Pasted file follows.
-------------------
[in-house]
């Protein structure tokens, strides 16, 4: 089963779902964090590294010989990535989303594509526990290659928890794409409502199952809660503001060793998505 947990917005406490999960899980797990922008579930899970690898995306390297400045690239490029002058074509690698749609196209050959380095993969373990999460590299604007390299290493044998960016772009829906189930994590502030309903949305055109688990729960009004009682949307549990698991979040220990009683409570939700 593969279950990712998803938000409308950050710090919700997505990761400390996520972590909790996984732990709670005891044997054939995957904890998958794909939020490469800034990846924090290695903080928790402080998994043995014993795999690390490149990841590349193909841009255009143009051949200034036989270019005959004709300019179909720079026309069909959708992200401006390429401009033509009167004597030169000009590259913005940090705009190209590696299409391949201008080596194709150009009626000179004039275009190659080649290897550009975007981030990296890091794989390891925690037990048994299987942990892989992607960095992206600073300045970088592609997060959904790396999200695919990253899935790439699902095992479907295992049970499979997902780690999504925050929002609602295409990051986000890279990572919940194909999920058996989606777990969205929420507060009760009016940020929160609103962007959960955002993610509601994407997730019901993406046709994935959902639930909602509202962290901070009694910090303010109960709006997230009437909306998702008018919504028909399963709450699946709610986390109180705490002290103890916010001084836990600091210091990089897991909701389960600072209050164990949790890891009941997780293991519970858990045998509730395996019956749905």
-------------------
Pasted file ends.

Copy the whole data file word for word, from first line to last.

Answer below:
[in-house]
């Protein structure tokens, strides 16, 4: 089963779902964090590294010989990535989303594509526990290659928890794409409502199952809660503001060793998505 947990917005406490999960899980797990922008579930899970690898995306390297400045690239490029002058074509690698749609196209050959380095993969373990999460590299604007390299290493044998960016772009829906189930994590502030309903949305055109688990729960009004009682949307549990698991979040220990009683409570939700 593969279950990712998803938000409308950050710090919700997505990761400390996520972590909790996984732990709670005891044997054939995957904890998958794909939020490469800034990846924090290695903080928790402080998994043995014993795999690390490149990841590349193909841009255009143009051949200034036989270019005959004709300019179909720079026309069909959708992200401006390429401009033509009167004597030169000009590259913005940090705009190209590696299409391949201008080596194709150009009626000179004039275009190659080649290897550009975007981030990296890091794989390891925690037990048994299987942990892989992607960095992206600073300045970088592609997060959904790396999200695919990253899935790439699902095992479907295992049970499979997902780690999504925050929002609602295409990051986000890279990572919940194909999920058996989606777990969205929420507060009760009016940020929160609103962007959960955002993610509601994407997730019901993406046709994935959902639930909602509202962290901070009694910090303010109960709006997230009437909306998702008018919504028909399963709450699946709610986390109180705490002290103890916010001084836990600091210091990089897991909701389960600072209050164990949790890891009941997780293991519970858990045998509730395996019956749905």